I picked my way through the bodies and back to our compartment. Susyn was awake. She said, “How long is the line?”
“Twenty minutes if you go now. It will get five minutes longer every minute you wait.”
She checked her watch, rolled over, and said, “Call me when we get to Venice.”
I left her there and closed the door. Down the corridor a dozen feet there was a space for me to stand. I lowered the window and leaned my arms on it. Power poles were swishing by so I didn’t lean out, but the morning air came in to me, mingling the sweetness of a country sunrise on damp croplands with the acrid smell of diesel welling up out of the streets. We were on the outskirts of Mestre, where the last of the fields are eaten up by industry, and Venice was only forty minutes ahead of us.
I put my chin on my arms and closed by eyes, lost in the vibration, the coolness, and the smells.
Why the hell was I here?
Raven had not merely left me, she had left me for Eric. For Eric!
Ian Alisdair Gunn, don’t you have any pride at all?
I put myself on trial, spoke for the prosecution, spoke for the defense, and finally acquitted myself on a plea of partial disinterest.
When I had wakened to find Raven gone from the Hotel St. Lazare, I would have followed her anywhere. Some of that feeling had disappeared when I found out she was with Eric. More of it had been abraded away in the days that followed. By Montreaux, or Salsburg at the latest, I would have given her up, if it had only been romantic attraction that was driving me.
But . . .
But it was not just that. She was in danger. I had only to open my eyes to the scar on the back of my hand to remember that. Sometime during the last week, I had stopped hoping for a reconciliation, but I owed her safety if I could give it to her.
So far, so good.
Now dig deeper. Go past the rational and find the real reasons for chasing a phantom halfway across Europe. Go down where decisions are really made. Go down into the sub-basements of the soul, and there confront an injured pride and a jealous, primeval sense of possession. Go talk to Grendel. Go to where the squatting, black monster mutters to himself in the darkness, “How dare she leave me!”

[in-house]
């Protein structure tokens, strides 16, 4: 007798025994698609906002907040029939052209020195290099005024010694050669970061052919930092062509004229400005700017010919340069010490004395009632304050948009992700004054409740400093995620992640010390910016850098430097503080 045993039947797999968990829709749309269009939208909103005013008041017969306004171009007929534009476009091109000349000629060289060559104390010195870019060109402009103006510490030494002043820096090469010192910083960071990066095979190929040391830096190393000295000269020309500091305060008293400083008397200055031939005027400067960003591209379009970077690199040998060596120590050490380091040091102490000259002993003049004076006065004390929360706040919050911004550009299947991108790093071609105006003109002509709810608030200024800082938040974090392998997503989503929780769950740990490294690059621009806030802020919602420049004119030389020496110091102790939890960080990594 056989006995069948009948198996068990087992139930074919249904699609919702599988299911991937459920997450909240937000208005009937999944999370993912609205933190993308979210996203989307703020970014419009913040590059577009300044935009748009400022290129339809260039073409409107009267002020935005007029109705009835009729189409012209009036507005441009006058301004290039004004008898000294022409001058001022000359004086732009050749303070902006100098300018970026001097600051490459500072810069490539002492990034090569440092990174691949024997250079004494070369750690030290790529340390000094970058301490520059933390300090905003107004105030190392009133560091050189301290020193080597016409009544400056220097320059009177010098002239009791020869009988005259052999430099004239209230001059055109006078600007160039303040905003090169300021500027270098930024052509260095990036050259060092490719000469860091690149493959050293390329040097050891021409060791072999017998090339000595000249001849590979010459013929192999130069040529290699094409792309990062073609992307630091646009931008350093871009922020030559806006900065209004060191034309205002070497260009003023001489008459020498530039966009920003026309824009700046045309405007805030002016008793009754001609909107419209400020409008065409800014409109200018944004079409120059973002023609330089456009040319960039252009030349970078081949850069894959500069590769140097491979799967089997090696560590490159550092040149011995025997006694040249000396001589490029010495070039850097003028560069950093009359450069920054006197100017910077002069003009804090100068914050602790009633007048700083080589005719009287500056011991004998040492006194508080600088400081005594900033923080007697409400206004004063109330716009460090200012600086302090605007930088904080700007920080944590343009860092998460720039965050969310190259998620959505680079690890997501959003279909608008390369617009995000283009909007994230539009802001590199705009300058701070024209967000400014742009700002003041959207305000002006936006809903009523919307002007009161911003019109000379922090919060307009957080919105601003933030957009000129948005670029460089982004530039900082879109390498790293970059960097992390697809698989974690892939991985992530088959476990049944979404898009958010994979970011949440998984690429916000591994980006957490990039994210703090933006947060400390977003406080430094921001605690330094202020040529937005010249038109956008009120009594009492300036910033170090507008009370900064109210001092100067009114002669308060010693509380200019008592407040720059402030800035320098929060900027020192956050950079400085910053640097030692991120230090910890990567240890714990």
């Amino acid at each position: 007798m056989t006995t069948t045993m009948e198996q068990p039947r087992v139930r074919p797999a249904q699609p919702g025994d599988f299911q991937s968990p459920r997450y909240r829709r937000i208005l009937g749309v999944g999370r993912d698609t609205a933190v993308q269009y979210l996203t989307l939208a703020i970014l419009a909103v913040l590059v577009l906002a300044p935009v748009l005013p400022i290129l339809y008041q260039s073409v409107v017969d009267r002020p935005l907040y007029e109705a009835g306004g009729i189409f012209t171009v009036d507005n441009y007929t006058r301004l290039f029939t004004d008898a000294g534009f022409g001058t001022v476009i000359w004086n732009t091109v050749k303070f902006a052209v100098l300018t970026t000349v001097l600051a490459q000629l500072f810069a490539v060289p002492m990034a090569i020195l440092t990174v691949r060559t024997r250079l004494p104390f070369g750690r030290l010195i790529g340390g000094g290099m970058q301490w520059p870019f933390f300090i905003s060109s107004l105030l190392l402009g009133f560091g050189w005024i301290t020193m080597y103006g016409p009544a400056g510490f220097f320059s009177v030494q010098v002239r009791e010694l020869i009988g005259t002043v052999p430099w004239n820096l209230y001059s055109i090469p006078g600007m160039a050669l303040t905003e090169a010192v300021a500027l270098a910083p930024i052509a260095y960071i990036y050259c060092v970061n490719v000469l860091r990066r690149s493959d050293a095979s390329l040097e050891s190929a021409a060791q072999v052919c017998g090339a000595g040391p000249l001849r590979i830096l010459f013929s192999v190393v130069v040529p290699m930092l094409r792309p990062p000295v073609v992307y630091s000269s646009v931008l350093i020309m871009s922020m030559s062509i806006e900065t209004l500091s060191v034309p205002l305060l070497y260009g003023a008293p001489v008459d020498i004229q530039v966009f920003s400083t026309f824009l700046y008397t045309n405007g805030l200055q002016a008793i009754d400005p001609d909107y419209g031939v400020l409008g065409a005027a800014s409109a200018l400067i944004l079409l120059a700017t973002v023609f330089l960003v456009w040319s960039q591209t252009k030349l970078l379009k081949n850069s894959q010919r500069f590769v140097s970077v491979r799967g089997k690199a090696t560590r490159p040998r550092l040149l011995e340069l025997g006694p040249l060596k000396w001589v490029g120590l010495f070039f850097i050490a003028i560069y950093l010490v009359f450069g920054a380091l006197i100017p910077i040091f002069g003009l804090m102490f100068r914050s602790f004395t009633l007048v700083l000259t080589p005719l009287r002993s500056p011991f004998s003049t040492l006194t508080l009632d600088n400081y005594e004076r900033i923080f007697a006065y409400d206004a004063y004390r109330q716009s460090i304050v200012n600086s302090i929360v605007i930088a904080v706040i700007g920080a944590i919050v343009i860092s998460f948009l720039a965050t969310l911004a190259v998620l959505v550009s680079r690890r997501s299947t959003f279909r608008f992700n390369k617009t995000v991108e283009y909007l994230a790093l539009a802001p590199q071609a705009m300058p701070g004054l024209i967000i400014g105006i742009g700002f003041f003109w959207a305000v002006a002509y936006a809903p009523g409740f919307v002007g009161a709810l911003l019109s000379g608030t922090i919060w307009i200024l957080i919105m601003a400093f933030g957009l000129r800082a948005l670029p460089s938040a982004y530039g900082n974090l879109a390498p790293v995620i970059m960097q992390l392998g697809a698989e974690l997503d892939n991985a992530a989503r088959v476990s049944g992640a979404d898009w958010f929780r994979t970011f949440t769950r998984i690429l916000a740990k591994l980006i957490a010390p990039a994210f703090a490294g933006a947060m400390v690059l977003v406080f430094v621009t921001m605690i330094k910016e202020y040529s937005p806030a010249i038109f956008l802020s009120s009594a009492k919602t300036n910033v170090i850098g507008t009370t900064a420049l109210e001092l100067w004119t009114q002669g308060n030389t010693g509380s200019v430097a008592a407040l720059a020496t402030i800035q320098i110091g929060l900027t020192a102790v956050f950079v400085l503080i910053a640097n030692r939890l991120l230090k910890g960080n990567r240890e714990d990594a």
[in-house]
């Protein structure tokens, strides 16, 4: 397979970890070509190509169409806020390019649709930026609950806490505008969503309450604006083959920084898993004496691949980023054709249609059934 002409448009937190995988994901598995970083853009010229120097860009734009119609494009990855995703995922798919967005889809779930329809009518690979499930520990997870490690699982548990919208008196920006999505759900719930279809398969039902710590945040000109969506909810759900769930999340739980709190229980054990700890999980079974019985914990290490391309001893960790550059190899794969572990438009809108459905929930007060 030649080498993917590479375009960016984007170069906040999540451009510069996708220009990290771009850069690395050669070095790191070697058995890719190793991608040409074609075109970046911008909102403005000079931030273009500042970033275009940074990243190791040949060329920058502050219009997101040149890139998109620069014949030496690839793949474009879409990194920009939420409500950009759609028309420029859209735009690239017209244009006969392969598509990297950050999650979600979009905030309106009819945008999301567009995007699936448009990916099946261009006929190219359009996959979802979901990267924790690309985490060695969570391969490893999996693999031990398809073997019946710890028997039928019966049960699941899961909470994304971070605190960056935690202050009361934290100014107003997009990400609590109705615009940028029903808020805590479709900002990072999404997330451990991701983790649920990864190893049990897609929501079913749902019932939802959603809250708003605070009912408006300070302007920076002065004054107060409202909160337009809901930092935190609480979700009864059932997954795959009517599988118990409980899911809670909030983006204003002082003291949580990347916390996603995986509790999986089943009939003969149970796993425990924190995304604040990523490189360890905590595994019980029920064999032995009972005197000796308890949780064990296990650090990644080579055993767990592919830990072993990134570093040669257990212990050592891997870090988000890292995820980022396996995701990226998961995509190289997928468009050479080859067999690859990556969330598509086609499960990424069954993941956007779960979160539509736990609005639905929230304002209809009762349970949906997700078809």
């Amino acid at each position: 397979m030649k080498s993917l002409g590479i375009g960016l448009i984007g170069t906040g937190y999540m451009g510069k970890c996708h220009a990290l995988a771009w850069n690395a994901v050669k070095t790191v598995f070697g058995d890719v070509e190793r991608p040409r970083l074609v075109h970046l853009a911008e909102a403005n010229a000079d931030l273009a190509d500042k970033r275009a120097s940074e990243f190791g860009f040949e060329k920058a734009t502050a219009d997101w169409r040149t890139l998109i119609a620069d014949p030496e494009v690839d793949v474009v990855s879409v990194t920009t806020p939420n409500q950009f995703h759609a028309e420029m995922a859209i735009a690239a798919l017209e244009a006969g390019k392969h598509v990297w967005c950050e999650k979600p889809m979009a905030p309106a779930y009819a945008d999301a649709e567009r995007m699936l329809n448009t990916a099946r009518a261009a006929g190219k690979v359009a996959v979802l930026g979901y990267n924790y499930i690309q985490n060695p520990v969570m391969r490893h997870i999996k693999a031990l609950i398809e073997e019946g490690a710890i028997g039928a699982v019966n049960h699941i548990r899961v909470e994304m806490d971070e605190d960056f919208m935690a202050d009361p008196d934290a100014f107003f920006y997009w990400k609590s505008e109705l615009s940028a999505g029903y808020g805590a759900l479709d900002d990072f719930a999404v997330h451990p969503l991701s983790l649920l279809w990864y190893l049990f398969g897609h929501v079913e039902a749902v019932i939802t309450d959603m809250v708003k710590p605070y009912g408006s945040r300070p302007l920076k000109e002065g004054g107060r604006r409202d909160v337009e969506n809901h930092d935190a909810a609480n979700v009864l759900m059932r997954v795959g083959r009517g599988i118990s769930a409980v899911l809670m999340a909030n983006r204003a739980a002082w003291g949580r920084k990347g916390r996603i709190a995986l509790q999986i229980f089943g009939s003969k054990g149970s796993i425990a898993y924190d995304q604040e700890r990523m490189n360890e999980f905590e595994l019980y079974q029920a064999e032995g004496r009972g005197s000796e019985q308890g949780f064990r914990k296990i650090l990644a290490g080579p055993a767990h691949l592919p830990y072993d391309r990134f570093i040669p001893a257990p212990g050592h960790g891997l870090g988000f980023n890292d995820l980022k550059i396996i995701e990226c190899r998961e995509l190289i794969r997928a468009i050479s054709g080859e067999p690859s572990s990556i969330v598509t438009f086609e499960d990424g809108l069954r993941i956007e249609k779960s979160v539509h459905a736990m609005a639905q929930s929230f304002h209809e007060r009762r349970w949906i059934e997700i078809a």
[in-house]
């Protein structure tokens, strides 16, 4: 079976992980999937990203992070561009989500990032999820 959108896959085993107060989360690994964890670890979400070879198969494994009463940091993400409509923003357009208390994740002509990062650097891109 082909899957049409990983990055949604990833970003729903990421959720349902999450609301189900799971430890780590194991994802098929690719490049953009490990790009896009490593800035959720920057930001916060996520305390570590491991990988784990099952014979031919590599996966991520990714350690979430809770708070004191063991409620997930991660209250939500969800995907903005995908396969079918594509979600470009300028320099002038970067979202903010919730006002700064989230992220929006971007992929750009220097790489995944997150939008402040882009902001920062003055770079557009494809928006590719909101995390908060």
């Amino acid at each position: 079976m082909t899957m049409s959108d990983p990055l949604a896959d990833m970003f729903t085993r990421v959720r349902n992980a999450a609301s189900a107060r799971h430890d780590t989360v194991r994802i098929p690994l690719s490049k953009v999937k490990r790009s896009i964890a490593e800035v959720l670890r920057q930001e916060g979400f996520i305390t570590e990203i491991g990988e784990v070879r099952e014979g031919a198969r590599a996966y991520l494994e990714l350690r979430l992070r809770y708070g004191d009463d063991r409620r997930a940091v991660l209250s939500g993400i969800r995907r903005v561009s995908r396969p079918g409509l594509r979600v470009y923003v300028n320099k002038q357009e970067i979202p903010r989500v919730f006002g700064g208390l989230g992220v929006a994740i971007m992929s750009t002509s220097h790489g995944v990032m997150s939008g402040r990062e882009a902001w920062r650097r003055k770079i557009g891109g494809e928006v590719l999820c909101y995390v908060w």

Enough. If she wasn’t in Venice, I would stop looking for her.
* * *
Ah, but Venice . . .
In all of Europe, there is no place where I feel less at home, or more enthralled. Venice is not like any place else.
The train moved slowly out of the lightly industrial area of Mestre and onto the Ponte della Libertà. The sun was well above the horizon, and there was a mist on the lagoon that hid the smaller, more distant islands. The surface of the water was like glass. Alongside the Ponte on the south another bridge carried automobiles to the parking garage in the northwestern corner of Venice. It was the only place on the island they were allowed. Out from the Ponte a hundred yards were a series of pole-pylons set in the mud of the lagoon that marked a highway for small boats going to and from Venice. A lean, low wooden launch was keeping speed with us, it front risen slightly from the still water in an unloaded condition, and leaving a rolling wake that ruffled the silicon smooth surface of the water. more tomorrow